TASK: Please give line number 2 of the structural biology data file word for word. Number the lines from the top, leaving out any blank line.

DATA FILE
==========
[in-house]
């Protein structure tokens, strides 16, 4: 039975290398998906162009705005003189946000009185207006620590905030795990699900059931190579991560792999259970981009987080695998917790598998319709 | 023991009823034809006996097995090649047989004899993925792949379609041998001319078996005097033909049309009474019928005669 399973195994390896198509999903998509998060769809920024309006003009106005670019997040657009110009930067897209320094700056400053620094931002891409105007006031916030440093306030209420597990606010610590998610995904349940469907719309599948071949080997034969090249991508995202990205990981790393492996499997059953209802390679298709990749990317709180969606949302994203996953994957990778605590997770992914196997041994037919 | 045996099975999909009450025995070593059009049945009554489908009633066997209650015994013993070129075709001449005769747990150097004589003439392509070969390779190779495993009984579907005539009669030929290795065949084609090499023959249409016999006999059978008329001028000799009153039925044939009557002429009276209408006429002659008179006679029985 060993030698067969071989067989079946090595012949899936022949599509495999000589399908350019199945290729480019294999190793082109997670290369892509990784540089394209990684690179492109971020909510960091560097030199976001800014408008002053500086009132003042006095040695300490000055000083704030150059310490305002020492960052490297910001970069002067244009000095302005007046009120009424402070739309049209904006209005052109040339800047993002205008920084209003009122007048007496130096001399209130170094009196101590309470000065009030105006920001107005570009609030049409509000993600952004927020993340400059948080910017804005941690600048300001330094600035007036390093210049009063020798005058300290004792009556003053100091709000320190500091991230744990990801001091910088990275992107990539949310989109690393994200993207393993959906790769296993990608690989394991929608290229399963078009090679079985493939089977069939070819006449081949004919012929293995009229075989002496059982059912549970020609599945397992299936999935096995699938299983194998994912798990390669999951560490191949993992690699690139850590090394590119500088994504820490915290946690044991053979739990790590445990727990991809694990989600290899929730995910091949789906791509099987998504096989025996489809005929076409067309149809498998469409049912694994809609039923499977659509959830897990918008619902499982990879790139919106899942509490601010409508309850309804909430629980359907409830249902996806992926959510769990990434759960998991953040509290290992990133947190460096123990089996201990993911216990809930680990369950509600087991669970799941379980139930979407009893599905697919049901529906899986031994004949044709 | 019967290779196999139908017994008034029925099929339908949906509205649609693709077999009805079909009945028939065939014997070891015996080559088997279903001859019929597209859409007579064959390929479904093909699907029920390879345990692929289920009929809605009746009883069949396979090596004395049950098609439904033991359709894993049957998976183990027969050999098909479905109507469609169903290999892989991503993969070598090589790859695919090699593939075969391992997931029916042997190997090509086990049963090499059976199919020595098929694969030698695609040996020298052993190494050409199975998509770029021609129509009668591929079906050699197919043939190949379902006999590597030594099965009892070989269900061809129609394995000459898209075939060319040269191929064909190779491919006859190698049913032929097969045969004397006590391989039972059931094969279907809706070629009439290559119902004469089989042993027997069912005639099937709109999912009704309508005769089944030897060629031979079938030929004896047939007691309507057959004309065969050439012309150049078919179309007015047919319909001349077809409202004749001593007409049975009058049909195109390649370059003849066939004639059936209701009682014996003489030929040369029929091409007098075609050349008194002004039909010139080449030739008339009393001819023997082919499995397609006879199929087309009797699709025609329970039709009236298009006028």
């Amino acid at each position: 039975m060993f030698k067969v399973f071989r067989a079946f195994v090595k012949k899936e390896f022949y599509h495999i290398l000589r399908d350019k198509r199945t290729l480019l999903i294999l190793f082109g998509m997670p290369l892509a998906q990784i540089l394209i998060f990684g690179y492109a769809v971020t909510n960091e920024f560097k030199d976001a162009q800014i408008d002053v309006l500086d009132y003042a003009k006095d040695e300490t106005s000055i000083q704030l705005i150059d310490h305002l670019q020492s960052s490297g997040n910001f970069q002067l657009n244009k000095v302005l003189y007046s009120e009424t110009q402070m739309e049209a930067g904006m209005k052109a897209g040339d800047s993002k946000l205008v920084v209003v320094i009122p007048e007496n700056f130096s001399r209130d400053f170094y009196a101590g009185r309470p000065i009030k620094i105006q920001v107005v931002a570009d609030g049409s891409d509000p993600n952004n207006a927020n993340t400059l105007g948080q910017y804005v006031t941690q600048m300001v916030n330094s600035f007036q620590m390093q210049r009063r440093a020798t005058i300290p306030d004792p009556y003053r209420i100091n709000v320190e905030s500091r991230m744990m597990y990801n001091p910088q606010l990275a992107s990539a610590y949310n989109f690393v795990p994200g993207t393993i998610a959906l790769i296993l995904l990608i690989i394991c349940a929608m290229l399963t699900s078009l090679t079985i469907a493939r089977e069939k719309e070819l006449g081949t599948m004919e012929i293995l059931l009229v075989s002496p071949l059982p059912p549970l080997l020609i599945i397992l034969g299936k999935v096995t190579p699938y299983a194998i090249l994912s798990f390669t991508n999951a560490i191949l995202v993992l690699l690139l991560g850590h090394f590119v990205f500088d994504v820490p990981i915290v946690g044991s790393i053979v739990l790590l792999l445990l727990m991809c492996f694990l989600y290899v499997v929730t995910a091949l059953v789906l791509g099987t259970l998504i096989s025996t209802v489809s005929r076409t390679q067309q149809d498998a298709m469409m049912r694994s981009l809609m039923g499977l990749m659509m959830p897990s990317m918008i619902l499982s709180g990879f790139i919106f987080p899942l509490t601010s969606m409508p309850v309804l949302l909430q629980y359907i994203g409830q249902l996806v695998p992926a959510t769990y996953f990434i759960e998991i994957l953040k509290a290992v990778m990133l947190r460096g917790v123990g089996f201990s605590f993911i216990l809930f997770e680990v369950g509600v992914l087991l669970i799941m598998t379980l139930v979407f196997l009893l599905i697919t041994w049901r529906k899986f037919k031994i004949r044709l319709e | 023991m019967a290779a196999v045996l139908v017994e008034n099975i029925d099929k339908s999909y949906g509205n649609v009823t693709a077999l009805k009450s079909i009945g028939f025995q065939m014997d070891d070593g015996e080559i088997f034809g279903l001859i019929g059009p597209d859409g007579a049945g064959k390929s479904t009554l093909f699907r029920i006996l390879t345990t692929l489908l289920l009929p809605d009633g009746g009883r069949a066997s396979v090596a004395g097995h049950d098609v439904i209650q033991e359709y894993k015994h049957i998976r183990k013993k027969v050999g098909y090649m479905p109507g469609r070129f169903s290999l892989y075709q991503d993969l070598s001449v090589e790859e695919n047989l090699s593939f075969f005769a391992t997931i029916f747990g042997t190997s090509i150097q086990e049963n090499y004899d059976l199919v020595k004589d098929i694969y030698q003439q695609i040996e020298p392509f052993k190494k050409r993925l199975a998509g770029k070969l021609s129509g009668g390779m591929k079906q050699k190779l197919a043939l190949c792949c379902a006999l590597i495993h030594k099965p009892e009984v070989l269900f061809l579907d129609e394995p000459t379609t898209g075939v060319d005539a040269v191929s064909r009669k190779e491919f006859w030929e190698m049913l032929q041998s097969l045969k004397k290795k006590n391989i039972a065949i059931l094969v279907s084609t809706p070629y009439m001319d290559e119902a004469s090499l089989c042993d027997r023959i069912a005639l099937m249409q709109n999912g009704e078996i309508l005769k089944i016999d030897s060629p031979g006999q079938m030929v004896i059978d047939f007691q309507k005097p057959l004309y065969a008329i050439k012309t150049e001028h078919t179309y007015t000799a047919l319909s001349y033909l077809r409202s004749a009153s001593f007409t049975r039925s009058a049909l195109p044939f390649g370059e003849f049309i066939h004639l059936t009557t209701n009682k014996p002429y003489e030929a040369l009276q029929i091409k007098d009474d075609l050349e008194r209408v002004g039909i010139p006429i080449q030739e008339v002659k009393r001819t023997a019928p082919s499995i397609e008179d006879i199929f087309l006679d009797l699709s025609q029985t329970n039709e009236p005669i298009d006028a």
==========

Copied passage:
């Protein structure tokens, strides 16, 4: 039975290398998906162009705005003189946000009185207006620590905030795990699900059931190579991560792999259970981009987080695998917790598998319709 | 023991009823034809006996097995090649047989004899993925792949379609041998001319078996005097033909049309009474019928005669 399973195994390896198509999903998509998060769809920024309006003009106005670019997040657009110009930067897209320094700056400053620094931002891409105007006031916030440093306030209420597990606010610590998610995904349940469907719309599948071949080997034969090249991508995202990205990981790393492996499997059953209802390679298709990749990317709180969606949302994203996953994957990778605590997770992914196997041994037919 | 045996099975999909009450025995070593059009049945009554489908009633066997209650015994013993070129075709001449005769747990150097004589003439392509070969390779190779495993009984579907005539009669030929290795065949084609090499023959249409016999006999059978008329001028000799009153039925044939009557002429009276209408006429002659008179006679029985 060993030698067969071989067989079946090595012949899936022949599509495999000589399908350019199945290729480019294999190793082109997670290369892509990784540089394209990684690179492109971020909510960091560097030199976001800014408008002053500086009132003042006095040695300490000055000083704030150059310490305002020492960052490297910001970069002067244009000095302005007046009120009424402070739309049209904006209005052109040339800047993002205008920084209003009122007048007496130096001399209130170094009196101590309470000065009030105006920001107005570009609030049409509000993600952004927020993340400059948080910017804005941690600048300001330094600035007036390093210049009063020798005058300290004792009556003053100091709000320190500091991230744990990801001091910088990275992107990539949310989109690393994200993207393993959906790769296993990608690989394991929608290229399963078009090679079985493939089977069939070819006449081949004919012929293995009229075989002496059982059912549970020609599945397992299936999935096995699938299983194998994912798990390669999951560490191949993992690699690139850590090394590119500088994504820490915290946690044991053979739990790590445990727990991809694990989600290899929730995910091949789906791509099987998504096989025996489809005929076409067309149809498998469409049912694994809609039923499977659509959830897990918008619902499982990879790139919106899942509490601010409508309850309804909430629980359907409830249902996806992926959510769990990434759960998991953040509290290992990133947190460096123990089996201990993911216990809930680990369950509600087991669970799941379980139930979407009893599905697919049901529906899986031994004949044709 | 019967290779196999139908017994008034029925099929339908949906509205649609693709077999009805079909009945028939065939014997070891015996080559088997279903001859019929597209859409007579064959390929479904093909699907029920390879345990692929289920009929809605009746009883069949396979090596004395049950098609439904033991359709894993049957998976183990027969050999098909479905109507469609169903290999892989991503993969070598090589790859695919090699593939075969391992997931029916042997190997090509086990049963090499059976199919020595098929694969030698695609040996020298052993190494050409199975998509770029021609129509009668591929079906050699197919043939190949379902006999590597030594099965009892070989269900061809129609394995000459898209075939060319040269191929064909190779491919006859190698049913032929097969045969004397006590391989039972059931094969279907809706070629009439290559119902004469089989042993027997069912005639099937709109999912009704309508005769089944030897060629031979079938030929004896047939007691309507057959004309065969050439012309150049078919179309007015047919319909001349077809409202004749001593007409049975009058049909195109390649370059003849066939004639059936209701009682014996003489030929040369029929091409007098075609050349008194002004039909010139080449030739008339009393001819023997082919499995397609006879199929087309009797699709025609329970039709009236298009006028």